---

Conclusion:

Again, I have clearly countered the motion called for in the resolution. Birthright citizenship should not be abolished.

Thank you. And again, I urge you to vote Con.

---

Sources:

[7] http://mediamatters.org...
[8] http://www.cis.org...
[9] http://www.migrationpolicy.org...
Debate Round No. 2
QueenVictoria

Pro

Thank you for your response, Con. For my final round, I will again rebuild my case, move on to attack my opponent's, and offer my conclusion and some key voters.


Rebuilding: contention one:

My opponent says that I'm, "still," (in italics, as he put it) talking about the benefits of citizenship. Of course I'm going to continue to talk about it. As long as these benefits are being offered to babies of illegal parents, and until he proves that these benefits pose no harms, yes. I'm still going to talk about them. He acts as though I'm droning on about my argument that has been long disproven, but I'd like to remind the community that he is yet to rebut it legitimately. My opponent's initial argument to my first contention was that they didn't really benefit that much, but when I reminded him that the anchor babies are granted Medicaid, temporary and immediate assistance to needy families and food stamps, schooling and other welfares, their parents are given priority over other people waiting naturalization tests, they have the right to vote, international protection, access to good jobs, student aid, all constitutional rights, and much more, my opponent dropped his claim, which means agrees with me that they do indeed get immense benefits. He reiterates that the benefits can be taken away, and that they should. What my opponent literally just suggested was that we get rid of Medicaid, temporary and immediate assistance to needy families and food stamps, schooling and other welfares, the right to vote, international protection, access to good jobs, student aid, all constitutional rights, and more citizenship benefits. Let me run that by you one last time. My opponent suggested we get rid of those benefits for all U.S. citizens.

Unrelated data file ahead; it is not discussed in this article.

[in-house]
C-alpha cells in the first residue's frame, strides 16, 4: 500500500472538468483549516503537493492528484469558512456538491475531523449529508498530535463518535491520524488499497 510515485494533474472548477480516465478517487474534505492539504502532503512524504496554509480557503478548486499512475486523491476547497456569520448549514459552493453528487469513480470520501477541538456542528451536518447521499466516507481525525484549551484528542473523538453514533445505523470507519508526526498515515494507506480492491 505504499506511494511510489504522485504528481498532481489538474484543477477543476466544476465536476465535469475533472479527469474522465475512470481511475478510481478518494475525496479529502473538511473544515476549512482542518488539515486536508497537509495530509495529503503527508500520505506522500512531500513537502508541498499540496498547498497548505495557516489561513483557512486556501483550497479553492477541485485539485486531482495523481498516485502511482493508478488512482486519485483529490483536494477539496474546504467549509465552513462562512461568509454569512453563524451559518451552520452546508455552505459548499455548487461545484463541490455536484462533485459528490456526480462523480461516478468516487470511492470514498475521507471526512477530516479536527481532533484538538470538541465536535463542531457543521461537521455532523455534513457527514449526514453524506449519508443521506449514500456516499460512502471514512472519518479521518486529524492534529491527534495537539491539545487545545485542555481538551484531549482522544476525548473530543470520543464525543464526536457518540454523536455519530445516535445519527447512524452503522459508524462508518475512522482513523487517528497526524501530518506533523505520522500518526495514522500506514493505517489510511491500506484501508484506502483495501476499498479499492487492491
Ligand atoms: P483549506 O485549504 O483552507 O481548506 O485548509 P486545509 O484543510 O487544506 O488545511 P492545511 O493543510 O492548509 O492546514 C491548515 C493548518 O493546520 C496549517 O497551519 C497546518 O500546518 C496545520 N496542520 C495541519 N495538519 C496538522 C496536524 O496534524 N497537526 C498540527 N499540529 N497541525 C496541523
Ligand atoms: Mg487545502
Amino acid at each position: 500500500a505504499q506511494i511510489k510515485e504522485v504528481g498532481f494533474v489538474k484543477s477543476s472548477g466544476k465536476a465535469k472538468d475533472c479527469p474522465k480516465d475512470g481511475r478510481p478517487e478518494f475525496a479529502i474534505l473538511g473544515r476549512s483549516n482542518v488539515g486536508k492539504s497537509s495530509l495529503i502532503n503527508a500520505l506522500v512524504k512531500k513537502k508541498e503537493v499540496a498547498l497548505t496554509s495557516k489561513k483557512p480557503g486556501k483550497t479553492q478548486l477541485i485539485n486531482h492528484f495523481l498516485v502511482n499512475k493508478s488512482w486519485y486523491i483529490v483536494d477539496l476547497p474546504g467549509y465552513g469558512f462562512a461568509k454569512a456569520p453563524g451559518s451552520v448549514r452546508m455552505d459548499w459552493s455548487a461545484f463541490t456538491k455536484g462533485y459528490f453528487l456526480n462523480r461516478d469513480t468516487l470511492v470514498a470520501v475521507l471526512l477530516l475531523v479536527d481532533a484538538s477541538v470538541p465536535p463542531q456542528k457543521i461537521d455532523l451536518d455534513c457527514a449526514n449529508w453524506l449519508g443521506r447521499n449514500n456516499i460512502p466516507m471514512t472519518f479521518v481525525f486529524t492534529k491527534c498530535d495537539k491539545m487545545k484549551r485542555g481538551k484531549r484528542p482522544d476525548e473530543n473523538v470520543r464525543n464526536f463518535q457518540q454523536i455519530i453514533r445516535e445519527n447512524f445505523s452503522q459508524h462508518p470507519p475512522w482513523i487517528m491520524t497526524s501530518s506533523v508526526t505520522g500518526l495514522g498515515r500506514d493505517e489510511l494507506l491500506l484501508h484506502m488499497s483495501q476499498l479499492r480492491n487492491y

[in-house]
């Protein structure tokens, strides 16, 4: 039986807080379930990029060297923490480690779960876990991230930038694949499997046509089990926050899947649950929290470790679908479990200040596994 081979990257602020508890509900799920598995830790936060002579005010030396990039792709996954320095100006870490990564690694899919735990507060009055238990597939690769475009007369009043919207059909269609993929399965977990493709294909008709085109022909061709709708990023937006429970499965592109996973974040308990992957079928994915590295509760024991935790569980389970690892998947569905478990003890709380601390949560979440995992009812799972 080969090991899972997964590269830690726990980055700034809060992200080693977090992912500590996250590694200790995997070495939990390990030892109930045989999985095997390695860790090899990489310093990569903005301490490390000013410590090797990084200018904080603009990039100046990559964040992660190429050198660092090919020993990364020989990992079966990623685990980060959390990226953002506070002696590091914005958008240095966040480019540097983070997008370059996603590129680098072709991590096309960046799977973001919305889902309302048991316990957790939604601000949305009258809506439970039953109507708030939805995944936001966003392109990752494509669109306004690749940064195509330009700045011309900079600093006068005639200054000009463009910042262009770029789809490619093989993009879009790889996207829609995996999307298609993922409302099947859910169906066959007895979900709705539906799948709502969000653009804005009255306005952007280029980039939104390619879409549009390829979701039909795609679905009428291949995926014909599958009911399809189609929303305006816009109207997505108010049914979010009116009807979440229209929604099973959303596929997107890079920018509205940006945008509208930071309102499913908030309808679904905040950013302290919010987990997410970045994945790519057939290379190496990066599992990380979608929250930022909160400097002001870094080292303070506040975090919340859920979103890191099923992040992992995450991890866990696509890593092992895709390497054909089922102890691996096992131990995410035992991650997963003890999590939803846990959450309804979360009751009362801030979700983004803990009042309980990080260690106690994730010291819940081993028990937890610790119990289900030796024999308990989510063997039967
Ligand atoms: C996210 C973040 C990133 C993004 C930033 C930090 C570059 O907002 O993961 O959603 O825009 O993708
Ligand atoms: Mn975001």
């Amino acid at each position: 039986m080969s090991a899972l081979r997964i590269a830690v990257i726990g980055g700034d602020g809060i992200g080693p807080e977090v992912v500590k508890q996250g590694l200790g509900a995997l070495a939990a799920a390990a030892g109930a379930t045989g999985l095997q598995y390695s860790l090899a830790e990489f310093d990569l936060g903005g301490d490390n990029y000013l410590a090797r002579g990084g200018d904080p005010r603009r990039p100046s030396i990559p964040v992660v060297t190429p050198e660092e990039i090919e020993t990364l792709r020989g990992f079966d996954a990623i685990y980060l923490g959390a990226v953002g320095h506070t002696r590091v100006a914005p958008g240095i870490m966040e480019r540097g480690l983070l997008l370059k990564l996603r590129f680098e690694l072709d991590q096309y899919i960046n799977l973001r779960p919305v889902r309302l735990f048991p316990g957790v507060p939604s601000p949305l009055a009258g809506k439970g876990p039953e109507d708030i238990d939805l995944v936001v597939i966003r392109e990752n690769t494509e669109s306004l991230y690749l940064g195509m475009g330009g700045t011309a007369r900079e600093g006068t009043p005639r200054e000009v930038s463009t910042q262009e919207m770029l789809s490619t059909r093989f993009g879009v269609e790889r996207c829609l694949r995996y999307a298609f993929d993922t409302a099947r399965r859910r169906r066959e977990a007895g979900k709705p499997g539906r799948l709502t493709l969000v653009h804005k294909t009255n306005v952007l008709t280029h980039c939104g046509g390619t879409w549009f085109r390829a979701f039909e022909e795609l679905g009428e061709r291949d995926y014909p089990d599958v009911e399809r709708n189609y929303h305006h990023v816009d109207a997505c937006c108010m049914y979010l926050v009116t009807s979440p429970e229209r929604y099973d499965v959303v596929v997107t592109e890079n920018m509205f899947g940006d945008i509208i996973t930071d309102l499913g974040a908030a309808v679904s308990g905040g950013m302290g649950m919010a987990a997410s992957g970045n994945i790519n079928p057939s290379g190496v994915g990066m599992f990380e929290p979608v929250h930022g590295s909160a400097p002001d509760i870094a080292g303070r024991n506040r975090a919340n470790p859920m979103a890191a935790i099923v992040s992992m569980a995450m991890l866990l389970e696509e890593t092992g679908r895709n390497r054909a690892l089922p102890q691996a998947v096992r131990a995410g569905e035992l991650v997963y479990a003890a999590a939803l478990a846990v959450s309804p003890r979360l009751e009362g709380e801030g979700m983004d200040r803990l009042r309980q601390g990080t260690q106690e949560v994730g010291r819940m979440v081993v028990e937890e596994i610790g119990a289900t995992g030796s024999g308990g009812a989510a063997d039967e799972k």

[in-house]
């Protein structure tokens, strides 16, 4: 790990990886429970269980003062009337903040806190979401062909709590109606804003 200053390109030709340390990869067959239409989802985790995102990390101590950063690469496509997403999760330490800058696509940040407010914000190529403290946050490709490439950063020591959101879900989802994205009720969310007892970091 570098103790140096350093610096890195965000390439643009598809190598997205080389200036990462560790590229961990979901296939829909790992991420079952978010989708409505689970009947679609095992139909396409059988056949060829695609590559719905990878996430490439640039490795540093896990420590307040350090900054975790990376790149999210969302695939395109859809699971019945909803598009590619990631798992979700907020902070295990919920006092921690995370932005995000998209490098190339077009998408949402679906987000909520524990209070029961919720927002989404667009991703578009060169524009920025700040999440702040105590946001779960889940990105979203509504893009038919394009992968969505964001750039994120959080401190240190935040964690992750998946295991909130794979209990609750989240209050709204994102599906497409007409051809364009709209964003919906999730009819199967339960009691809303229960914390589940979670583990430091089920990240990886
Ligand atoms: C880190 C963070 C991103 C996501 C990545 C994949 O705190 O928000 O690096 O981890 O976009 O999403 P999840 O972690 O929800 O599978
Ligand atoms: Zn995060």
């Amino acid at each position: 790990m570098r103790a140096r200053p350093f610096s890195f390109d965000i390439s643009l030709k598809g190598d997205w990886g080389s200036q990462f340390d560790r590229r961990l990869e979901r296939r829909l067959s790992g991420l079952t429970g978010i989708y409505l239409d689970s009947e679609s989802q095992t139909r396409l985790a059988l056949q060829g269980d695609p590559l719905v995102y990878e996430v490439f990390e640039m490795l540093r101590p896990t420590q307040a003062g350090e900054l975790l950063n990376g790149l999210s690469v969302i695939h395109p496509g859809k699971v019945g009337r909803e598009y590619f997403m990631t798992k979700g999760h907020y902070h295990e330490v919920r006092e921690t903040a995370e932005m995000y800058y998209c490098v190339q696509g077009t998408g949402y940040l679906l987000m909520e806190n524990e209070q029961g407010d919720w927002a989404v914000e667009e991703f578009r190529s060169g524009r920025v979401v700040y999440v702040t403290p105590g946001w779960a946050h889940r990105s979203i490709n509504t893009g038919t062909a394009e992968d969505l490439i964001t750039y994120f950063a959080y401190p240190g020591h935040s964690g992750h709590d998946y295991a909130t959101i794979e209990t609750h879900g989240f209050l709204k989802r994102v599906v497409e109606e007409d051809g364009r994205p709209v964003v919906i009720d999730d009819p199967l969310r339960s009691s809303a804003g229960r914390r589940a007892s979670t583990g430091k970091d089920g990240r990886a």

Rebuilding: contention two:

My opponent starts off his attack by saying that I am "pulling punches after the fight has finished." Con, if the fight was finished, we would be in the voting period. After my opponent decided that he cannot rebut my defending argument, he throws out a new proposition. My opponent now argues the placement of commas in Howard's quote. "This will not, of course, include persons born in the United States who are foreigners, aliens, who belong to the families of ambassadors or foreign ministers accredited to the Government of the United States..." My opponent's new point is that "aliens, who belong to the families of ambassadors or foreign ministers," is used to elaborate on what a foreigner is. Not only would this be grammatically incorrect (if this were true, the comma after "aliens," would not be present) but it is completely, obviously, blatantly, wrong. It is a list of circumstances (hence the serial commas). My opponent says (word for word) that "'aliens' is meant to elaborate on 'foreigners,' and it is not followed by a serial comma," but if you look at the quote for a fraction of a second, you would see that both foreigners and aliens are both followed by, you guessed it, a comma. He even included the quote from Mr. Howard in his own rebuttal, and you'll see that it has commas. I'm sure we've all attended an English class at some point or another, and I will now pass the entire quote on to the community to read: "Every person born within the limits of the United States, and subject to their jurisdiction, is by virtue of natural law and national law a citizen of the United States. This will not, of course, include persons born in the United States who are foreigners, aliens, who belong to the families of ambassadors or foreign ministers accredited to the Government of the United States, but will include every other class of persons." The use of commas were, quite frankly, serial commas. This means that my entire second contention still stands.